Clinical trials

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Low blood sugar, called hypoglycaemia, is a frequent complication in insulin-treated diabetes and is caused by a misbalance between the insulin need and the insulin dosed. We have two distinct mechanisms to avoid events of severe hypoglycaemia. The first is the sensation of hypoglycaemia which often includes shivering and sweating, symptoms that are familiar to most people with diabetes. The awareness of these symptoms allows us to correct the blood glucose by immediate ingestion of carbs. The second defense is the releases of the “counter regulatory hormones”, of which the most important is glucagon which makes the blood sugar rise. However, with long duration of diabetes both mechanisms may fail. Consequently as a diabetes patient you will be at increased risk for events of severe hypoglycaemia.
In 1988 scientists from Hillerød Hospital proved that the brainwaves, the so called EEG (=electroencephalogram), change when the blood sugar gets low. Figure 1 shows how the EEG looks when the blood sugar is normal (A) and low (B). It is clear that the brainwaves get both slower and larger when the blood sugar is low. We want to apply this knowledge to the development of a hypoglycaemia alarm.


While an ordinary EEG device requires several electrodes placed on the scalp, we have developed a miniaturized EEG device which can detect hypoglycaemia from only one electrode which is implanted under the skin behind the ear. The EEG is transmitted to a hearing-aid like receiver, where the data is analyzed for signs of hypoglycemia. The device is implanted by a minor operation which is performed under local anesthesia and the operation takes about 12 minutes.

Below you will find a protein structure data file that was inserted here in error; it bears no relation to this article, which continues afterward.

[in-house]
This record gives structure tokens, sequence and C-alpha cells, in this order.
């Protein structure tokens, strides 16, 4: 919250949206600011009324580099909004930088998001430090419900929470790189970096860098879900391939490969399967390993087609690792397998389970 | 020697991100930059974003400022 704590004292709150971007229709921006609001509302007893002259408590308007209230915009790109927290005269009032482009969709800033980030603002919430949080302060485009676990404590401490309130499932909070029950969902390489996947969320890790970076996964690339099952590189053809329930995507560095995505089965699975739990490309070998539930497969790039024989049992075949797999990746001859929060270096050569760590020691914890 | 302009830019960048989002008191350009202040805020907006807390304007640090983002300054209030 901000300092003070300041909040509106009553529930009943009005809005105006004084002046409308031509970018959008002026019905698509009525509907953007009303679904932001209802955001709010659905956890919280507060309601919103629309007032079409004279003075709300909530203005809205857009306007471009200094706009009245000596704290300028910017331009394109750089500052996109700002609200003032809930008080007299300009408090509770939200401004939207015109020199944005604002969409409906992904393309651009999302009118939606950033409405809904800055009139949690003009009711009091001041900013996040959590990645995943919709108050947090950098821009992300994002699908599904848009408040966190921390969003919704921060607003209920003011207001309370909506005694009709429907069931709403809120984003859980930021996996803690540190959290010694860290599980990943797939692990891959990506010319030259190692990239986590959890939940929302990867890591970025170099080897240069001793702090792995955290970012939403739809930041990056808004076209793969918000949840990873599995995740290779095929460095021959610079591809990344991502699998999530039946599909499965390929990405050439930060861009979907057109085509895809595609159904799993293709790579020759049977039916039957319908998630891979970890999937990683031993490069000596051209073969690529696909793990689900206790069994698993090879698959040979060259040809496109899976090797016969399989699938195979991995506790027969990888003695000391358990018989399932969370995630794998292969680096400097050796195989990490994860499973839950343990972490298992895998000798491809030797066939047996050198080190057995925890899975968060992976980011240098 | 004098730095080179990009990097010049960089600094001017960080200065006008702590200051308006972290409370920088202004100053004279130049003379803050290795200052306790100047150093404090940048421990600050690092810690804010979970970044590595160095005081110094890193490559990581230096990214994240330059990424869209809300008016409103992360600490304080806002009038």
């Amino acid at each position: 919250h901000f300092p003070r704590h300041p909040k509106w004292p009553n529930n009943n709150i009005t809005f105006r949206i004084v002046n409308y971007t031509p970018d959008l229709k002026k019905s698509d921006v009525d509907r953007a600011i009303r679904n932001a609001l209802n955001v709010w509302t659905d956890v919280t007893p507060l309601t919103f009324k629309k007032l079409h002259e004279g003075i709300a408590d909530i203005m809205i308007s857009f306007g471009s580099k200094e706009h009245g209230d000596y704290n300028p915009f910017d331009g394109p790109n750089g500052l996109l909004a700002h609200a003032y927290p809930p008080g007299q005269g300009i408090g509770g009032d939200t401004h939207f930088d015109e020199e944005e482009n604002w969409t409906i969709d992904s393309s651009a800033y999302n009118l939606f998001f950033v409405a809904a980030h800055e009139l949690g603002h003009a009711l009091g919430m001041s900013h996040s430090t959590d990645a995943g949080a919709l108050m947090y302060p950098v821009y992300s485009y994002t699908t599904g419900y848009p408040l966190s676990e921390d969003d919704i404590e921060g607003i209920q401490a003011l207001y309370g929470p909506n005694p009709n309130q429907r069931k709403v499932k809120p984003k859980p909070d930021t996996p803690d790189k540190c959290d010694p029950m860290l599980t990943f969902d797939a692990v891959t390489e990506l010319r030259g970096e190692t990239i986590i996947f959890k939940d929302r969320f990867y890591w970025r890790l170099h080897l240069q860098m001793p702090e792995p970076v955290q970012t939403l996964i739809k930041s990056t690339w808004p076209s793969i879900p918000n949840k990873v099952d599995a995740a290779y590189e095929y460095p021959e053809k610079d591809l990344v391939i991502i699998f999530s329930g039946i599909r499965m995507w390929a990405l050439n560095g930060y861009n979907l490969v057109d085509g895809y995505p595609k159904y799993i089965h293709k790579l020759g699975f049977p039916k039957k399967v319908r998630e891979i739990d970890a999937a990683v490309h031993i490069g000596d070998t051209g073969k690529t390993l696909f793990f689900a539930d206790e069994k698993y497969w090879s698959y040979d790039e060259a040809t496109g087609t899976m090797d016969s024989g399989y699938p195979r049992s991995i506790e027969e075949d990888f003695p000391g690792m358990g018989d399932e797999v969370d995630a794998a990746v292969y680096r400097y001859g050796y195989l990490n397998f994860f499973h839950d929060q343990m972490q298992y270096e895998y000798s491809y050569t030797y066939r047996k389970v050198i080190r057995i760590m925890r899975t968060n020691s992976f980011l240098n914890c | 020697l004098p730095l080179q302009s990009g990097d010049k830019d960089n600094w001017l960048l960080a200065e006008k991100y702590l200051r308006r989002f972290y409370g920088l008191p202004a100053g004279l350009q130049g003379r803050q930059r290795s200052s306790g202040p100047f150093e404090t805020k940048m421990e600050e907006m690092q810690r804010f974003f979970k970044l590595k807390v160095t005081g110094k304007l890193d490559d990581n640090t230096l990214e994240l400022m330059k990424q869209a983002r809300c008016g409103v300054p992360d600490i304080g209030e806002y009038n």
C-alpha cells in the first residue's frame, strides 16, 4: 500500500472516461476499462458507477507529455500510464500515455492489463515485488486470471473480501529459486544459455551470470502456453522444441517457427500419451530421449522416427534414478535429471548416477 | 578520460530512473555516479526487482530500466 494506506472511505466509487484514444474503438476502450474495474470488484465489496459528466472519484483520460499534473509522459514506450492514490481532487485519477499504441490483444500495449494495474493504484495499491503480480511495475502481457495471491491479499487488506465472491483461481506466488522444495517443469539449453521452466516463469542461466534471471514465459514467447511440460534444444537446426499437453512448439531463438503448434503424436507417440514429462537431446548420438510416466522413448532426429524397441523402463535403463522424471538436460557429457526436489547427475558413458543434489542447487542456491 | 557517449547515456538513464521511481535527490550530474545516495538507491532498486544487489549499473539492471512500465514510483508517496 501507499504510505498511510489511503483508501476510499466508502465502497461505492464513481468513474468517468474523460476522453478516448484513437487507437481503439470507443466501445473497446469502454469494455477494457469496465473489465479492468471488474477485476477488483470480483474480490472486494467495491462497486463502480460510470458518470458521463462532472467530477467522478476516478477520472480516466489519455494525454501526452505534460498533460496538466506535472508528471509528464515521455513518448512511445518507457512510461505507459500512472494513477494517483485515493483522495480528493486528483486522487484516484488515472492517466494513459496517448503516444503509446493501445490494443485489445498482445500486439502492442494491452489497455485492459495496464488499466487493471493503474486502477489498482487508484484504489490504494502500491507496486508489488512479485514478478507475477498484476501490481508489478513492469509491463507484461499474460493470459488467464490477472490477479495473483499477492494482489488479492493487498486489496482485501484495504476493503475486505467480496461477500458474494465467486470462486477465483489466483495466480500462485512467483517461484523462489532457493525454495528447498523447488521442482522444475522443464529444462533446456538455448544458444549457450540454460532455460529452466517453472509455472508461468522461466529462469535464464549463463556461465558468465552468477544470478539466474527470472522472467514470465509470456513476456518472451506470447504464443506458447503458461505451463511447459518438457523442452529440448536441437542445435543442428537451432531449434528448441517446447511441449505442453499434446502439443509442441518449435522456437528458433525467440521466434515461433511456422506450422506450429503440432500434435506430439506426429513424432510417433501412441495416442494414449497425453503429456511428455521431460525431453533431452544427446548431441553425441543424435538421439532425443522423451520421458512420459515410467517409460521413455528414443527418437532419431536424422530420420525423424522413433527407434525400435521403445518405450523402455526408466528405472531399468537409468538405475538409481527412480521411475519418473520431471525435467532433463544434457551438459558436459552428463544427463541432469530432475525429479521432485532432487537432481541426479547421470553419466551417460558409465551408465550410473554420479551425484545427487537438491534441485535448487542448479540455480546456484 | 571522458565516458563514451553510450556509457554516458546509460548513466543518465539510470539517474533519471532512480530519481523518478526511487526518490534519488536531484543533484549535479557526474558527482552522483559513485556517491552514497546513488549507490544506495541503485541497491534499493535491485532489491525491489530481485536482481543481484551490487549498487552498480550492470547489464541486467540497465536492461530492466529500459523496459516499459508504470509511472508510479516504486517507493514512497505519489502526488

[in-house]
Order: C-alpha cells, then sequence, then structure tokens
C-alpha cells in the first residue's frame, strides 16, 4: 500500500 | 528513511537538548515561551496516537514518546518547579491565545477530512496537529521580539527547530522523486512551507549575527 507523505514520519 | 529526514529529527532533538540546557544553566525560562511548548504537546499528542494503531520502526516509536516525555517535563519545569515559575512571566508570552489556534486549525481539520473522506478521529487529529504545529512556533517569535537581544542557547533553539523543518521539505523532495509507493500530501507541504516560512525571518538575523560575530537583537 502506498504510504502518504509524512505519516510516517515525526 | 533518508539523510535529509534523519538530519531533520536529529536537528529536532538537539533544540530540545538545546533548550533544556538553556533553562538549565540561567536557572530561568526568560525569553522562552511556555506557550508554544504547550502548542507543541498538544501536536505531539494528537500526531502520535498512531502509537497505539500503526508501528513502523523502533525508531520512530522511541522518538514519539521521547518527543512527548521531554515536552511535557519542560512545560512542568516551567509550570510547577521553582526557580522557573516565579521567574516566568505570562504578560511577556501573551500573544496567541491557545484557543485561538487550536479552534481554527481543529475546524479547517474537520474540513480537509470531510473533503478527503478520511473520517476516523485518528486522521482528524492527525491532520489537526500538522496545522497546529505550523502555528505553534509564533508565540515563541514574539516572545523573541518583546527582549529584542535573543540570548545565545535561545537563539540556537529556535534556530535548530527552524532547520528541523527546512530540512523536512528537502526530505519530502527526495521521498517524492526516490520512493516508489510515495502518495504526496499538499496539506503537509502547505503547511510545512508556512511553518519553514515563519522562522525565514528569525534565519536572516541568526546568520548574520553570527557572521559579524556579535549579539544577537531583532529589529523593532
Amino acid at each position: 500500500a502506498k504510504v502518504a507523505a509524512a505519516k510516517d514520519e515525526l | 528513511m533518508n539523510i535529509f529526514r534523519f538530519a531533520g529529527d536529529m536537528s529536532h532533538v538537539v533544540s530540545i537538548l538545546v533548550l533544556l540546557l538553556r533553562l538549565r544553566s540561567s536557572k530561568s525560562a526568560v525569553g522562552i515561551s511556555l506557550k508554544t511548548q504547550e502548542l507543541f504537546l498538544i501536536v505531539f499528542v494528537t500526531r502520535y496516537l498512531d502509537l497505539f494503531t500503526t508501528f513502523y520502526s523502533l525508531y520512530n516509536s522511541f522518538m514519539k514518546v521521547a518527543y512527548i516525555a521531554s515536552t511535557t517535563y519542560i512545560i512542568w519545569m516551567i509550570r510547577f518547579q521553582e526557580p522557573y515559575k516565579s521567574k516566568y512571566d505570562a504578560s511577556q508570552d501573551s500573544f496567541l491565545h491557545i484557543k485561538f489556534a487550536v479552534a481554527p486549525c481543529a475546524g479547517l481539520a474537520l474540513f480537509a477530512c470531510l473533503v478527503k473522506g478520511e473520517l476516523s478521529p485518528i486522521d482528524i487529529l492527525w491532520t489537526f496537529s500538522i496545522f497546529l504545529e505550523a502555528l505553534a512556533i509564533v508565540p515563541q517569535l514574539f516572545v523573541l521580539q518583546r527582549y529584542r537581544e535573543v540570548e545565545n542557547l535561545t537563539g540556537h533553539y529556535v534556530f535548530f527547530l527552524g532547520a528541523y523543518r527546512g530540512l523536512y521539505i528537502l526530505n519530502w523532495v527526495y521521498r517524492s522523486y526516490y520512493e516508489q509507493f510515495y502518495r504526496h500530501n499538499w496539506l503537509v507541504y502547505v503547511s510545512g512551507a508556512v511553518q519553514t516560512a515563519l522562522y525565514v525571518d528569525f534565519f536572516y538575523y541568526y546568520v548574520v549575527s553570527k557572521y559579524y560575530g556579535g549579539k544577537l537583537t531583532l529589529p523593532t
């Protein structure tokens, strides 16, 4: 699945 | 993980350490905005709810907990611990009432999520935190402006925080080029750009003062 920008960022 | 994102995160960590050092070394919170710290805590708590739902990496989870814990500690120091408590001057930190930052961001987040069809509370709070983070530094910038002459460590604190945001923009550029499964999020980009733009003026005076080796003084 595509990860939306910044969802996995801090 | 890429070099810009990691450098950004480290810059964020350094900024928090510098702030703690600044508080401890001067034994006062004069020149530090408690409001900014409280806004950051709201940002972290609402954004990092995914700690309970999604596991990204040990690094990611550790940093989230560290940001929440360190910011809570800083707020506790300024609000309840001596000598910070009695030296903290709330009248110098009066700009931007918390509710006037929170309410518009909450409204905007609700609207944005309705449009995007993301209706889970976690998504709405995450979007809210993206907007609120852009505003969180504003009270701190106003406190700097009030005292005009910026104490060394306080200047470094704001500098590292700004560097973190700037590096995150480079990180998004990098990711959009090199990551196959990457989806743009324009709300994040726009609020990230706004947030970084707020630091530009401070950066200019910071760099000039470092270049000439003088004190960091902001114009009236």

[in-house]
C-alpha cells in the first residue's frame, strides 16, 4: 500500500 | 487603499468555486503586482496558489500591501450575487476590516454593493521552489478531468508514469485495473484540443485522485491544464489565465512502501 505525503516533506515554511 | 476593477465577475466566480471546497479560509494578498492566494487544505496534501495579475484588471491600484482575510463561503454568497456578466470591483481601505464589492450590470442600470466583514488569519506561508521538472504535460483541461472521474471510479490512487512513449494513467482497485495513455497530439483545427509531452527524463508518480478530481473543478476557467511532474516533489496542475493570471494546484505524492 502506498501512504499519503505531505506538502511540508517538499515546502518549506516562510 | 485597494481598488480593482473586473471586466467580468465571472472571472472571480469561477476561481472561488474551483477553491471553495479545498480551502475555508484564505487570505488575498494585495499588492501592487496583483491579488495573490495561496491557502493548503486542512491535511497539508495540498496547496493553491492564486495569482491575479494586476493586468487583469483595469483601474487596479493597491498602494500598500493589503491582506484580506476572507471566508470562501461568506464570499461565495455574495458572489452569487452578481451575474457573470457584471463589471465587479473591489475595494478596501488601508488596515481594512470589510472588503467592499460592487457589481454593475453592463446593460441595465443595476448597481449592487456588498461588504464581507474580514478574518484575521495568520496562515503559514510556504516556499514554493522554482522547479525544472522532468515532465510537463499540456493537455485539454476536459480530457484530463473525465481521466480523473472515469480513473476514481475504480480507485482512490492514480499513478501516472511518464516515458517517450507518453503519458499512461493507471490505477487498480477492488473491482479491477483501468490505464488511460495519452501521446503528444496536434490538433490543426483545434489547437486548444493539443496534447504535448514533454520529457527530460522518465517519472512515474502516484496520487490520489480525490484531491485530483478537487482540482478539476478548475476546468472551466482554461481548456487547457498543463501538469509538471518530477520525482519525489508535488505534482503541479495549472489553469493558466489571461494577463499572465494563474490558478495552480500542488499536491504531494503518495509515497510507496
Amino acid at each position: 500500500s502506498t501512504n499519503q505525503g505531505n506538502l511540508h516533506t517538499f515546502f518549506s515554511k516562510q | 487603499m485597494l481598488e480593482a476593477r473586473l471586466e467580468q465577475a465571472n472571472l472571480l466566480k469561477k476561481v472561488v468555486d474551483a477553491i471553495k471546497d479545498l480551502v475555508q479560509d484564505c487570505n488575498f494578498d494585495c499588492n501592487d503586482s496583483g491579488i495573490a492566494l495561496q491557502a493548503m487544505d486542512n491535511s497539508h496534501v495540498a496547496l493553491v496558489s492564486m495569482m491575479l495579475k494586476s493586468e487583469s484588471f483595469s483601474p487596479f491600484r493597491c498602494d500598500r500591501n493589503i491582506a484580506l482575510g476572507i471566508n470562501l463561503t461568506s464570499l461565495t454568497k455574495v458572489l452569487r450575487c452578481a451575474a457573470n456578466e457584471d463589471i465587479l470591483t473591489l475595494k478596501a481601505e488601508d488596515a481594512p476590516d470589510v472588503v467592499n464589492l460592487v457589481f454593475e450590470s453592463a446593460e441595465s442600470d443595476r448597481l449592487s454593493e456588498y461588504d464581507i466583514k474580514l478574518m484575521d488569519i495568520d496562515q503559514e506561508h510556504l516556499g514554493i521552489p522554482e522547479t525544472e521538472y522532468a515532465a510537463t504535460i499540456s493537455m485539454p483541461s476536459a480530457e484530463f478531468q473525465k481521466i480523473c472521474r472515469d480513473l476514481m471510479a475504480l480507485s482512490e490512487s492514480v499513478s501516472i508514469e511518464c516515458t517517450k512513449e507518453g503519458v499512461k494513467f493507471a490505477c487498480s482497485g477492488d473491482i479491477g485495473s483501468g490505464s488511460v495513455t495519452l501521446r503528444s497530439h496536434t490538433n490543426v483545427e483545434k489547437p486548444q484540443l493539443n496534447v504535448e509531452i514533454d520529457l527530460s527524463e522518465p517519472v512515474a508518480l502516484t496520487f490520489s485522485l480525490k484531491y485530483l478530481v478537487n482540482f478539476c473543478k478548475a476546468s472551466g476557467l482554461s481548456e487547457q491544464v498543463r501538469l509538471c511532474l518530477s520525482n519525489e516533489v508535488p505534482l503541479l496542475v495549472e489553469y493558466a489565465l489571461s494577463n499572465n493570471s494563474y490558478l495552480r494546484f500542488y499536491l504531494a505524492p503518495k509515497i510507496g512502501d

We have tested the alarm in many people with diabetes who have been exposed to excess of insulin and accordingly developed low blood sugar. We have found that all patients develop the characteristic brain waves irrespective of their awareness to low blood sugar and to their duration of diabetes. Not only have we tested the alarm during daytime, – we have also tested the alarm in diabetic people which were exposed to low blood sugar during sleep. The results were similar, which is very important inasmuch as almost half of all event of low blood sugar takes place during sleep.
We are now planning larger scale evaluations of the device. This will include clinical testing in people with diabetes who are exposed to low blood sugar in the hospital and who will use the alarm device at home during everyday activities in a three month period. These clinical studies will take place in several hospitals in Denmark, and will learn us about the sensitivity of the alarm and about the users’ experiences with the alarm.